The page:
Monday, June 22, 2015

Quite a range

Charles Aznavour: 'I wanted to break every taboo' | Music | The Guardian

Well, who knew this guy was still out there, making music?  

In truth, I know little about him, but am kind of amused to read about the topics of his songs:

When Aznavour began writing in the 1940s, sex was something that
happened with the light off. It was OK for women singers to howl over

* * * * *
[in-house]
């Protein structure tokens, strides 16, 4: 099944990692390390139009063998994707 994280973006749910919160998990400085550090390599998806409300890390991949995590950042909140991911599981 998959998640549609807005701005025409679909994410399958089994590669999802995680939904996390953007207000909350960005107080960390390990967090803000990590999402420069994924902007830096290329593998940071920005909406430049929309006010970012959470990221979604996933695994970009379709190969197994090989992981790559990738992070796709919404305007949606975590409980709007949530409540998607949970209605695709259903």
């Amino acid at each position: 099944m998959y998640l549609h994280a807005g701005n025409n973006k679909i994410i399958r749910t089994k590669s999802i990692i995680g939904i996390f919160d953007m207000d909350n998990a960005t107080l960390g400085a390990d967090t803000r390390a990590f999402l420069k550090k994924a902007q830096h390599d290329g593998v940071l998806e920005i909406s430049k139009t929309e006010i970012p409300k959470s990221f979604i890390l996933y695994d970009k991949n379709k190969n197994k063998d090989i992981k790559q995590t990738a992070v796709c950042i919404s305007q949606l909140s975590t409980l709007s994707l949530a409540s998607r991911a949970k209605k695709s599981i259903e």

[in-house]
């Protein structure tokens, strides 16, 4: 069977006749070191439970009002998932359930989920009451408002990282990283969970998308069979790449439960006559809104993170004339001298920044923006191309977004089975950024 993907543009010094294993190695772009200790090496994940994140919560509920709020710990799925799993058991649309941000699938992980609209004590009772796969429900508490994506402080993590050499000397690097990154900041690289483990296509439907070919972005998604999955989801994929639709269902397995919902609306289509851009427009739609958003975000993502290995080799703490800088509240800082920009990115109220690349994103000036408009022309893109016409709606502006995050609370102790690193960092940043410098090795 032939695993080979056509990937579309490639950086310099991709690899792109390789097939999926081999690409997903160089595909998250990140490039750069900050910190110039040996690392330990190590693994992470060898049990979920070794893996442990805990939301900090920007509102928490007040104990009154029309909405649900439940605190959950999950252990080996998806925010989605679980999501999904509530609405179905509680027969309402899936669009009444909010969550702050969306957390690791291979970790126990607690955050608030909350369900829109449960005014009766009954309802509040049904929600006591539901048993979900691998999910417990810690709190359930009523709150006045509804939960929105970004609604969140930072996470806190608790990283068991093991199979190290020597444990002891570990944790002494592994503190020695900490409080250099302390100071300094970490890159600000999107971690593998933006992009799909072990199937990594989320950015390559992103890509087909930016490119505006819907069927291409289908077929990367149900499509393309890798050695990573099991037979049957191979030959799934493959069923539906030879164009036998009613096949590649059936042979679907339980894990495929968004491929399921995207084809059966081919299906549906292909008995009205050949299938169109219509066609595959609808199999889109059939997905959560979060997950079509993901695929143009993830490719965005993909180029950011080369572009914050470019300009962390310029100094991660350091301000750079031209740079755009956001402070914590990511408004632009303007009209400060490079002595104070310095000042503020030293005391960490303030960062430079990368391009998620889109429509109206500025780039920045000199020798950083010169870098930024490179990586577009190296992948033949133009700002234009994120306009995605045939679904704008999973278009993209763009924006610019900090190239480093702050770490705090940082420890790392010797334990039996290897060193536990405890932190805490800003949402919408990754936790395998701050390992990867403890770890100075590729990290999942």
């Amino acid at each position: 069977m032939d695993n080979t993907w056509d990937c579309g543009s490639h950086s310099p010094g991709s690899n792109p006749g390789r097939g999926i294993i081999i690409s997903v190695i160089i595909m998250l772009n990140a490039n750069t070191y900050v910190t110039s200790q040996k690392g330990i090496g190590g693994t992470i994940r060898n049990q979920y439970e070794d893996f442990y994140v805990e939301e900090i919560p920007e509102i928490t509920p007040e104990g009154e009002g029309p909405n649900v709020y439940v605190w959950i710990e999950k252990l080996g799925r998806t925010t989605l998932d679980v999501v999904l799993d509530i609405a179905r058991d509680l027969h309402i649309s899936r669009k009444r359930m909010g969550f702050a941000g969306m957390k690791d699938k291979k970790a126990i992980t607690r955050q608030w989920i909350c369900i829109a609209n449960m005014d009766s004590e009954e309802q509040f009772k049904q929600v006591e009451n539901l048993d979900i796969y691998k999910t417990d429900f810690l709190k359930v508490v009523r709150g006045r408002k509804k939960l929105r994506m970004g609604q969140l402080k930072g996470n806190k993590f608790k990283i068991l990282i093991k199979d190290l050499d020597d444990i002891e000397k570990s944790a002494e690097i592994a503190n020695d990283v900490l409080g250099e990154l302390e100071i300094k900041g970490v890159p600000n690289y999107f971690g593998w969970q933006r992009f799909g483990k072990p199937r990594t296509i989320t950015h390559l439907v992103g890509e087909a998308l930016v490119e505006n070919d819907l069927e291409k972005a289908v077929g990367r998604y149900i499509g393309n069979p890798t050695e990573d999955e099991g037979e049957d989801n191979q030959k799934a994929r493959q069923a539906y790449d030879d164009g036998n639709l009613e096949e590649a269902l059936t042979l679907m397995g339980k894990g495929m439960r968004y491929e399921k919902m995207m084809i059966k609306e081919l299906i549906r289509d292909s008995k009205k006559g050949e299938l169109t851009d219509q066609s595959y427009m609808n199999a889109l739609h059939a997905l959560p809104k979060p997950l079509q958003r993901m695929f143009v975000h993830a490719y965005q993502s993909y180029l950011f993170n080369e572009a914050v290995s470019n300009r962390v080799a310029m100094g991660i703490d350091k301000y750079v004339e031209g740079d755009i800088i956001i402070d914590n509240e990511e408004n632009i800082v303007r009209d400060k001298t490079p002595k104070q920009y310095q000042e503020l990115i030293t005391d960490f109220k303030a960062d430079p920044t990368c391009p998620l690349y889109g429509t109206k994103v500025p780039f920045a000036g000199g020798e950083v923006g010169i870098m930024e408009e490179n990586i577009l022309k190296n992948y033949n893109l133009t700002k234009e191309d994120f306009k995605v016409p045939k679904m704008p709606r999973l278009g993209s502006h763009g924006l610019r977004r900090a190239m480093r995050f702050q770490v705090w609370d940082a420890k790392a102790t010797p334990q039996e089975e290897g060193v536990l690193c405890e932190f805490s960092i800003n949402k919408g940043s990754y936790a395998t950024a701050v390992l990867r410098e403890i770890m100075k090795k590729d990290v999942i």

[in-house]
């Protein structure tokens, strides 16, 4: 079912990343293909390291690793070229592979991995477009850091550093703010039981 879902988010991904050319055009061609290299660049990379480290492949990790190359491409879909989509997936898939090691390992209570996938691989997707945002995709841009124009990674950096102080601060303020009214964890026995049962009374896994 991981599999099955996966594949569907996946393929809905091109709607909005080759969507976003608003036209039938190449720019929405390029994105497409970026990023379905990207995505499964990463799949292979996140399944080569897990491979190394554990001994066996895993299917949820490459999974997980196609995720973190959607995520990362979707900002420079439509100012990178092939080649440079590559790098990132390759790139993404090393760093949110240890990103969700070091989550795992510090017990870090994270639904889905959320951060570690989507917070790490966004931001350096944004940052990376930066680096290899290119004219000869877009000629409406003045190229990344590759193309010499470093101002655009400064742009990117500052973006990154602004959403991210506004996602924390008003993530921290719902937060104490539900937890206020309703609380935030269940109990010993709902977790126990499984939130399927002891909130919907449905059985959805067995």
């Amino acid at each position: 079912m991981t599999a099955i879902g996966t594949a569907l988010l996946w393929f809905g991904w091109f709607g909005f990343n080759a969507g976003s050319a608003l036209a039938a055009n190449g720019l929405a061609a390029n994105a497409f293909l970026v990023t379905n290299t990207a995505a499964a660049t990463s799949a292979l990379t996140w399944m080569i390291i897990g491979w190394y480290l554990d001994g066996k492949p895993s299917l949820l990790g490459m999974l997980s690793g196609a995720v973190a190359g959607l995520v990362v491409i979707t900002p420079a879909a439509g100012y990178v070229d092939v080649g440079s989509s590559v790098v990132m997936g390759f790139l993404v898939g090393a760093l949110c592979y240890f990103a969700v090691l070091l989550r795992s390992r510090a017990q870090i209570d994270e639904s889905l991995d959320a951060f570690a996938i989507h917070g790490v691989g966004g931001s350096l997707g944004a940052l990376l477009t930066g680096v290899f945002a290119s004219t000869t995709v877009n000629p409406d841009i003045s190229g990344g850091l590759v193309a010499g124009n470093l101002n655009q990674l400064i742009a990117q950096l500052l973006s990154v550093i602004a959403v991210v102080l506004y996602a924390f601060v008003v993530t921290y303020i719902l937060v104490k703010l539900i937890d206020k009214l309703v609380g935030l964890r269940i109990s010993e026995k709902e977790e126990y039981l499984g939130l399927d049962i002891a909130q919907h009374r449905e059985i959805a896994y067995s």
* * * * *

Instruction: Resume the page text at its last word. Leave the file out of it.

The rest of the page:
their broken hearts, but men didn’t sing about their own emotional
despair – and later their dodgy prostates. Aznavour shone a spotlight on
masculinity and libido, singing about depression, sex, prejudice and
rape. His hits ranged from the 1970s story of a gay transvestite in What
Makes a Man, to the once-banned ballad of muggy, post-coital
exhaustion, Après l’Amour, and the controversial You’ve Let Yourself Go –
the plea of a man whose wife has grown dowdy and fat (“I gaze at you in
sheer despair and see your mother standing there”).
Apart from what must be a poor reputation amongst feminists, he's written a song referencing prostate problems?  

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